The following morning we woke to the sound of a large diesel motor close by and 2 crayfish were dropped in our dinghy. Chris went to say thanks and went aboard the fishing boat to meet the crew including Girl [aging blue heeler] and have a look around. He thought he had made friends with the dog and was surprised to get nipped on the hand as he went to pat her goodbye. Quickly pulling his hand away meant that a sharp tooth tore the soft inside of his hand just near the thumb. It was a neat deep tear and really should have been stitched but Mr Lee was resistant to that and stuck it together himself. It is healing nicely but of course taking much longer than if it had been sutured, and unfortunately keeping it dry meant no swimming in Hamelin Bay for Chris.

While on the topic of hand injuries, the next day we had an after-school visit from Oli and her three kids for a BBQ dinner and a bit of fishing. Chris was sitting on the beach with the boys when the dinghy started to drift away, he put his good hand down on the sand to get up and put it right on top of a resting bee. Never having had a bad reaction to bee stings before, he didn’t think much of it and the evening progressed for about an hour during which time he became very itchy. Turns out he had developed a bright red rash of hives across his groin and thighs, under arms and head. Jenni rushed back to Upstart for anti-histamines and after another hour it had subsided just leaving a very swollen hand which persisted for 3 days. All in all a bad period for hand injuries that left us singing that song from the Sound of Music...   when the dog bites, when the bee stings….🎵🎵

The Albany fleet in Hamelin Bay - 6 yachts. Must be a record we think
During the week we were a bit surprised to see a sail approaching from the south. It was Darren and Linda on ‘Baudin’ the leading boat in a fleet of 6 from Albany. They had got fed up with waiting for the easterly to subside for their planned trip to Esperance and hopped on the wind going west instead. During the course of the day five boats arrived and one continued to Quindalup.

It was great to have a few mates around and we joined them sailing north to Dunsborough Bay on the 14thMarch. We had Chris’s mate Alex and his two nieces Nava and Avaz on board for the day sail along the coast of the peninsular and around Cape Naturaliste. A lovely sail and a good chance to catch up with an old friend.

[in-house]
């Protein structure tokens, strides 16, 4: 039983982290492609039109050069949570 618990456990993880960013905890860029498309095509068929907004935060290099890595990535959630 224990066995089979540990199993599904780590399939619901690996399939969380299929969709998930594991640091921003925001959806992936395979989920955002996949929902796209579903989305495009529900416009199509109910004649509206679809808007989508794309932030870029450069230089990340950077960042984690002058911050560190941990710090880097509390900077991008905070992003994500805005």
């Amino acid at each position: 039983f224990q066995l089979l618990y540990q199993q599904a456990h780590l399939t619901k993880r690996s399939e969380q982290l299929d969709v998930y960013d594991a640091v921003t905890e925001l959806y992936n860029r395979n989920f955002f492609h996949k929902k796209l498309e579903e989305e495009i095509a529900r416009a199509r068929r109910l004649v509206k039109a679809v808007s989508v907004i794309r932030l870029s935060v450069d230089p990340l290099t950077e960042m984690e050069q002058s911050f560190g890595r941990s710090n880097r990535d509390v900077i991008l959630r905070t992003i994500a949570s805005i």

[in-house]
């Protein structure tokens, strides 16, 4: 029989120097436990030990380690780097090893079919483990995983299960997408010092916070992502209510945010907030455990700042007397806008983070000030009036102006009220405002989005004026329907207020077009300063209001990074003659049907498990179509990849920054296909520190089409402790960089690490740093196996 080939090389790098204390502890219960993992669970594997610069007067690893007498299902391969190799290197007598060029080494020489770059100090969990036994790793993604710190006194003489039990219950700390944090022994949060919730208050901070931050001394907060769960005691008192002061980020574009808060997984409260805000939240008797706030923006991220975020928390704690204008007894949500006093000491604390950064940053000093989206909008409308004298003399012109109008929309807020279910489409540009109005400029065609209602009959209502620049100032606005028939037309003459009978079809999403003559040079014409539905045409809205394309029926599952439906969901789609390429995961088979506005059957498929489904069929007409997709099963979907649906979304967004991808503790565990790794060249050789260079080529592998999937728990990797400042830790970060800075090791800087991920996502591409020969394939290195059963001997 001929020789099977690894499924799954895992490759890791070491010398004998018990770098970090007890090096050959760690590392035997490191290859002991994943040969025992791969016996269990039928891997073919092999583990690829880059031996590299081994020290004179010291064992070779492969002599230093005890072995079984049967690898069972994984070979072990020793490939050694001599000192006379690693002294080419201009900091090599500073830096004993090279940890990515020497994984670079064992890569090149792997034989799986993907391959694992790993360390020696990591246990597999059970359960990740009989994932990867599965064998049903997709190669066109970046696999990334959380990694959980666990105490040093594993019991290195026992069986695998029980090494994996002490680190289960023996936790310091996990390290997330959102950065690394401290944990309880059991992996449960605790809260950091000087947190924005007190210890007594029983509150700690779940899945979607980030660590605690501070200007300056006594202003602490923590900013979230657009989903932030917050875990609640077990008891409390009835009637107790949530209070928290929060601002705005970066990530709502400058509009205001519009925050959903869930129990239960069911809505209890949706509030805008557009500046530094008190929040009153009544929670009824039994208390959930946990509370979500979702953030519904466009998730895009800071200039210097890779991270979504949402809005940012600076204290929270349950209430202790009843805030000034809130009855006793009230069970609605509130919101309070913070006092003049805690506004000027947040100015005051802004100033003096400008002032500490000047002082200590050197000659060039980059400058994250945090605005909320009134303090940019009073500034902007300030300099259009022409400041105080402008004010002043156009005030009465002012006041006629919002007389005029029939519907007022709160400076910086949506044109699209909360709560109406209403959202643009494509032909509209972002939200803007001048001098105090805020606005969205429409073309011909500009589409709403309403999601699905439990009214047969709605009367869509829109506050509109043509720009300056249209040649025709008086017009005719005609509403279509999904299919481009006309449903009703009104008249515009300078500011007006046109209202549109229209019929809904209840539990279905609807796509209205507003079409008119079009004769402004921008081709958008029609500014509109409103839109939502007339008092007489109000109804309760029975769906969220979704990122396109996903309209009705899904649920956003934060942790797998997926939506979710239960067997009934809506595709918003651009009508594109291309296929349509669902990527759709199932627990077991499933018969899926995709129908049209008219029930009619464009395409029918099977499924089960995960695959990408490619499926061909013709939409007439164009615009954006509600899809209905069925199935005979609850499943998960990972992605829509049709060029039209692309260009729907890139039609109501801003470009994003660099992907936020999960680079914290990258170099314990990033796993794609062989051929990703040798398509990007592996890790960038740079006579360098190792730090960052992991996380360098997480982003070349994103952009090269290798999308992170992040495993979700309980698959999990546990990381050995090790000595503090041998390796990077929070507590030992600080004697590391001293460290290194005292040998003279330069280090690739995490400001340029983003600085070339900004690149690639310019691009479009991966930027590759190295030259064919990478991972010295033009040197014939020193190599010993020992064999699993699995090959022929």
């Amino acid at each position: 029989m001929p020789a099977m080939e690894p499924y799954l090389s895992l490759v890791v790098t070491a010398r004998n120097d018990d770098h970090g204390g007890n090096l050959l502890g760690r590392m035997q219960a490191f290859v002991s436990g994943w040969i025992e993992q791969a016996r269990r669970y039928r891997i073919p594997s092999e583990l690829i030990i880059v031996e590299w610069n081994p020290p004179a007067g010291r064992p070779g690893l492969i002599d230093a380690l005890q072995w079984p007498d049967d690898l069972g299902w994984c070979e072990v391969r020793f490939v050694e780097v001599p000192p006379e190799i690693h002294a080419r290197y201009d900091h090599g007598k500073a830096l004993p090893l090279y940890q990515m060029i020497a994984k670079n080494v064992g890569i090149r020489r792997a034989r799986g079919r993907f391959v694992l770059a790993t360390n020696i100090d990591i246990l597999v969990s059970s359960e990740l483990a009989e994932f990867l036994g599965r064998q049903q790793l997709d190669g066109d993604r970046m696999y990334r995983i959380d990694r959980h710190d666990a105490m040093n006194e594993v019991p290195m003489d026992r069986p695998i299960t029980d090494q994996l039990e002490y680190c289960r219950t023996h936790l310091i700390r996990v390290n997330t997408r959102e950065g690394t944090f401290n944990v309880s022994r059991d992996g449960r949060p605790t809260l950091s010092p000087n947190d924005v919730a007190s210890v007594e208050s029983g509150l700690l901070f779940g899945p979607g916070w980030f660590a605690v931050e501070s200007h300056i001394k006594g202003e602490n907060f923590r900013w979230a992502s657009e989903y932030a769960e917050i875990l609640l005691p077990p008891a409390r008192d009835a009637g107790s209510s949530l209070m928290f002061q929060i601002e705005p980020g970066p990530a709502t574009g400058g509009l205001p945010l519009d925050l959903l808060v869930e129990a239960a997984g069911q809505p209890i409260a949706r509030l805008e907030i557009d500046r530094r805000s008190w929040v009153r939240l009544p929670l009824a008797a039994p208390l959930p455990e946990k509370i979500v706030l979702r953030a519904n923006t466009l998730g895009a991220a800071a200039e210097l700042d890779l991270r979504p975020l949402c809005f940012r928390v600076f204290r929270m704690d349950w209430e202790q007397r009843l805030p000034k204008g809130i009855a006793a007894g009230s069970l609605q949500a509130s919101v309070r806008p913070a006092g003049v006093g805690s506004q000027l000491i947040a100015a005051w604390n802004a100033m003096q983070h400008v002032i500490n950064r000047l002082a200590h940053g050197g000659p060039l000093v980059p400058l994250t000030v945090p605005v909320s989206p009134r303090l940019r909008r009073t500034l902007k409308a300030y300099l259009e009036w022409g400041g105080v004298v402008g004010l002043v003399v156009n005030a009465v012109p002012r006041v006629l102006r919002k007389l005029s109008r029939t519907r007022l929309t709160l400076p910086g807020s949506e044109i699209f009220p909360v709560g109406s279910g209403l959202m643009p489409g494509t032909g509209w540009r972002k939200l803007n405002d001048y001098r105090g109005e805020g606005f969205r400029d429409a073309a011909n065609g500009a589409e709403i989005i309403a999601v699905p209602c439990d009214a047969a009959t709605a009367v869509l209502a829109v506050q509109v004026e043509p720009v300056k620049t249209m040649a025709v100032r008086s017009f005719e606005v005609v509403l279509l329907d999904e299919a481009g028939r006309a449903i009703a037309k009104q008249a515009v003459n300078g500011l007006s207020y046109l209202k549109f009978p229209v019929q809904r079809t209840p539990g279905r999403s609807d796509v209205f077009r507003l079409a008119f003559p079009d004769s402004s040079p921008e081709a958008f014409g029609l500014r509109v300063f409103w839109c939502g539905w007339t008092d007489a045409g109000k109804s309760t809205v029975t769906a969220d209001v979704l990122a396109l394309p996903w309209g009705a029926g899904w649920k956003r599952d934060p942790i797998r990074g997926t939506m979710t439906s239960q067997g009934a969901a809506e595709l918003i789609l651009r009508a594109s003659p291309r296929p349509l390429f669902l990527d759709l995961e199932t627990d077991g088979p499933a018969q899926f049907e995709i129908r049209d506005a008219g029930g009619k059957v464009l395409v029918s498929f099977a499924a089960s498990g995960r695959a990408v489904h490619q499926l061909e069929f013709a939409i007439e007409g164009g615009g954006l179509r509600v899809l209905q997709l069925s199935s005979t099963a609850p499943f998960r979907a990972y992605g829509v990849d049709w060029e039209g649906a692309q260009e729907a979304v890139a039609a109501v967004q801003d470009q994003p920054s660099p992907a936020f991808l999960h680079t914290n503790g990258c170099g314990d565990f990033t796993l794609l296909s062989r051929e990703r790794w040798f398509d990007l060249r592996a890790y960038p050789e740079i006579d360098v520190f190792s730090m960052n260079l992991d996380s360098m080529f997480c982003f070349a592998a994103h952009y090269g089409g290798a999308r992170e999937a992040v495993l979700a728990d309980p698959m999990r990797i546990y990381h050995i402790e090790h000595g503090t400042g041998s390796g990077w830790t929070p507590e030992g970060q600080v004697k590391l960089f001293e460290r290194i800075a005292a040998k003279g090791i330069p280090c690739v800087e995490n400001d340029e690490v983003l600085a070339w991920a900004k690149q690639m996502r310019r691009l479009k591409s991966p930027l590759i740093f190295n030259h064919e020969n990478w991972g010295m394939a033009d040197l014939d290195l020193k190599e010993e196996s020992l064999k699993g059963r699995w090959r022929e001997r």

Happy Alex
We have been here on a mooring in Quindalup for a few days now and will stay for a week or so, or until the wind is making it unsafe.

Rounding Cape Naturaliste into Geographe Bay
Oli, the kids and her friend Fay joined us again earlier this week for twilight sailing and fishing. Young Isaac proved his mettle as an apprentice rigger, climbing the mast to the top spreader to retrieve a wayward halyard.  (Although he quite effortlessly free climbed the mast, we did of course have a safety harness on him!).  It was a beautiful evening and the kids had a great time exploring, hauling in the sheets, grinding the winches and learning to steer the big boat.

Rigger Isaac, a natural mast climber.

Isaac steering a steady course  - totally focused on the telltales.
We are enjoying the relative quiet here and have been provisioning and catching up with a few small jobs. Heavy rain a few days ago washed all the salt off the boat and enabled us to fill our water tanks.  We are very well placed for self-quarantining.

Most of the other Albany boats have gone further north now looking for a bit more warmth, We may see them going the other way when they head for home and we make our way north at some time.

Exploring Hamelin Island - in pictures.
Hamelin Bay was a bustling timber port in the late 1800s early 1900s with the remains of a long timber jetty still visible in the water. We took a dinghy ride across to the little island off the Bay to explore the old ship moving infrastructure still there. 

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Tuesday, March 3, 2020

Standby for Cast Off!

Monday March 2nd 2020.

It’s been just over a year since our last blog entry and as we write this short pre-departure entry we are in the last stages of getting ready to leave on an unspecified voyage of discovery, curiosity and adventure.

New Year's Day at Two Peoples' Bay
Chris has been doing a major overhaul of Upstart all year including some much needed water and fuel tanks, new rigging, bottom scraping etc. [please ask if you would like more details of what we did and why.]

New 250 litre aluminium fuel tank

Diesel cleaning and delivery system

Settee repaired after installing the new fuel tank

Preparing to fit the new water tank under the forward bunk

Water tank going in - adding about 300 litres of fresh water to our supplies

Bunk all repaired, ready for a coat of varnish and then the new bedding.
Jenni has been busy on the sewing machines re-upholstering the whole boat in a lovely red fabric. We made a new ‘stack pack’ for our massive main sail,  several other sewing projects and not to mention all the triangular fitted sheets.

Sewing with the "tractor" portable industrial machine.

Learning about box corners
6 meter long mainsail stack pack under construction
Both of our houses have happy tenants in them and we have been living aboard for a month now at the sailing club. The cars are sold our possessions are in the garage or on the boat and we have started looking at the weather forecasts in detail.

Since we moved aboard the wind has been blowing hard from the east, almost continually and it looks like that will continue for the next 10 days at least. It is a good wind for us to get around Cape Leeuwin on the first leg of our voyage up the west coast, and we are looking at leaving at the end of the week.

Here are a few more pics of our labours this last year.

A few weeks on the hardstand doing hard labour including scraping off 10 years of old antifouling paint.

Blue is the new black

Back home at PRSC after haul-out, sporting our new blue mainsail stackpack
Believe it or not, this spaghetti is our new reverse osmosis water maker.

The old keel lifting cables - new ones were definitely needed!

Aerial sewing

New leather spreader boots

The new settee cushions and the lovely Sea Dragon painting from Ceduna